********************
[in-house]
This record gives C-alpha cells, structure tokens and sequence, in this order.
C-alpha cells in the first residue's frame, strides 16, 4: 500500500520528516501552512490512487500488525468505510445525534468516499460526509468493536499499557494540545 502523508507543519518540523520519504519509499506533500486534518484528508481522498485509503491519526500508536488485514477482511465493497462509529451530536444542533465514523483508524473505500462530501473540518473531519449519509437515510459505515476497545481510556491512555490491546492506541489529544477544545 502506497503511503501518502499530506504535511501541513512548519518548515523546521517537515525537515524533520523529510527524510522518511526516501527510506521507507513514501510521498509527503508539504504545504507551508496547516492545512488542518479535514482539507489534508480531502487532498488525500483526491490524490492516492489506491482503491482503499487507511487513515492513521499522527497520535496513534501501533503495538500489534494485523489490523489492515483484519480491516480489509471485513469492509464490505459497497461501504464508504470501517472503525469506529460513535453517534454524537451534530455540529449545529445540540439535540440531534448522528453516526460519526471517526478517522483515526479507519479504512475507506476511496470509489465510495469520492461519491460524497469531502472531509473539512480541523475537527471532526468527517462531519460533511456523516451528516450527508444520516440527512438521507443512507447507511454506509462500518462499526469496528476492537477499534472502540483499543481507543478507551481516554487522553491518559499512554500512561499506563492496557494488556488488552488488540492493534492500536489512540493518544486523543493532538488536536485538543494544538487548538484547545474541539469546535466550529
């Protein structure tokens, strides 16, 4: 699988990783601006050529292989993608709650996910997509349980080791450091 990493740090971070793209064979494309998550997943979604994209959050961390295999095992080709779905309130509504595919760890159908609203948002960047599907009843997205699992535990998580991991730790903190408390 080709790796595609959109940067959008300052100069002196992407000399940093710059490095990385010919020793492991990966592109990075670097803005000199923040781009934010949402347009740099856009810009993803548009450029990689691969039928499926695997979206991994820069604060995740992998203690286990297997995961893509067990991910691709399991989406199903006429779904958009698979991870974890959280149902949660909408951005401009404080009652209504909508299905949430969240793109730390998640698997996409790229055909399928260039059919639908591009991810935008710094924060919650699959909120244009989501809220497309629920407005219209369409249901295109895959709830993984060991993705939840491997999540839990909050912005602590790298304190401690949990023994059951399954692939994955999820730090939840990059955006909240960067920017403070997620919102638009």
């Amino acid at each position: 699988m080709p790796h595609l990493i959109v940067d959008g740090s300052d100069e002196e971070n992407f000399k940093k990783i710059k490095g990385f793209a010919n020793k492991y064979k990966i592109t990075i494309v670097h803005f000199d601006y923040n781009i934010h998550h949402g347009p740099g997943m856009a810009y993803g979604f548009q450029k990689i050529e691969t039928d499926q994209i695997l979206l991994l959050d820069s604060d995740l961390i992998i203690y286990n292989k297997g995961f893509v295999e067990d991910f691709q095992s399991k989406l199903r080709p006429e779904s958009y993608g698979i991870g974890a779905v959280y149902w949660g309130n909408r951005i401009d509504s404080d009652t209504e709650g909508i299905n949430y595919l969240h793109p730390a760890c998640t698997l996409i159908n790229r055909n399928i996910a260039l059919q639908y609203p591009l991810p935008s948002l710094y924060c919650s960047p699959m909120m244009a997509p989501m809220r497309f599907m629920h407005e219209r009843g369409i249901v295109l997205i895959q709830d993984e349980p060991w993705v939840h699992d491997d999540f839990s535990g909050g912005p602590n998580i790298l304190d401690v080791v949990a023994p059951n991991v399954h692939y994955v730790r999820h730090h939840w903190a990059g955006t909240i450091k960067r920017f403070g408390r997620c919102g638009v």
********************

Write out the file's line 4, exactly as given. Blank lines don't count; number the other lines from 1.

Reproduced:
């Protein structure tokens, strides 16, 4: 699988990783601006050529292989993608709650996910997509349980080791450091 990493740090971070793209064979494309998550997943979604994209959050961390295999095992080709779905309130509504595919760890159908609203948002960047599907009843997205699992535990998580991991730790903190408390 080709790796595609959109940067959008300052100069002196992407000399940093710059490095990385010919020793492991990966592109990075670097803005000199923040781009934010949402347009740099856009810009993803548009450029990689691969039928499926695997979206991994820069604060995740992998203690286990297997995961893509067990991910691709399991989406199903006429779904958009698979991870974890959280149902949660909408951005401009404080009652209504909508299905949430969240793109730390998640698997996409790229055909399928260039059919639908591009991810935008710094924060919650699959909120244009989501809220497309629920407005219209369409249901295109895959709830993984060991993705939840491997999540839990909050912005602590790298304190401690949990023994059951399954692939994955999820730090939840990059955006909240960067920017403070997620919102638009």